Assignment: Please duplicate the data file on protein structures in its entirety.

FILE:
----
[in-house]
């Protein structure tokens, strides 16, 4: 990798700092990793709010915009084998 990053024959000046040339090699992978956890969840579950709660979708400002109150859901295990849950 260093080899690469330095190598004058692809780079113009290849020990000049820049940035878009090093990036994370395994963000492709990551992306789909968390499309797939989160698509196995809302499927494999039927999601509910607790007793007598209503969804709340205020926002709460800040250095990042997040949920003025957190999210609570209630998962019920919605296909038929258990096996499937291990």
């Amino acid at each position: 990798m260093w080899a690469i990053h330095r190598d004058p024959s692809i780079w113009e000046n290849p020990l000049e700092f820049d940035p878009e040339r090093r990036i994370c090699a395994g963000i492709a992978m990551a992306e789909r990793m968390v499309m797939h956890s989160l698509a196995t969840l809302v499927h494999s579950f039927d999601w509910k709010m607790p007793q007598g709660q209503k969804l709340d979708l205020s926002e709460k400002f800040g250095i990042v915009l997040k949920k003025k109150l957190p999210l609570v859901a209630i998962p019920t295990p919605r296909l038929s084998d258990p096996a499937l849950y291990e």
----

[in-house]
């Protein structure tokens, strides 16, 4: 990798700092990793709010915009084998 990053024959000046040339090699992978956890969840579950709660979708400002109150859901295990849950 260093080899690469330095190598004058692809780079113009290849020990000049820049940035878009090093990036994370395994963000492709990551992306789909968390499309797939989160698509196995809302499927494999039927999601509910607790007793007598209503969804709340205020926002709460800040250095990042997040949920003025957190999210609570209630998962019920919605296909038929258990096996499937291990």
């Amino acid at each position: 990798m260093w080899a690469i990053h330095r190598d004058p024959s692809i780079w113009e000046n290849p020990l000049e700092f820049d940035p878009e040339r090093r990036i994370c090699a395994g963000i492709a992978m990551a992306e789909r990793m968390v499309m797939h956890s989160l698509a196995t969840l809302v499927h494999s579950f039927d999601w509910k709010m607790p007793q007598g709660q209503k969804l709340d979708l205020s926002e709460k400002f800040g250095i990042v915009l997040k949920k003025k109150l957190p999210l609570v859901a209630i998962p019920t295990p919605r296909l038929s084998d258990p096996a499937l849950y291990e």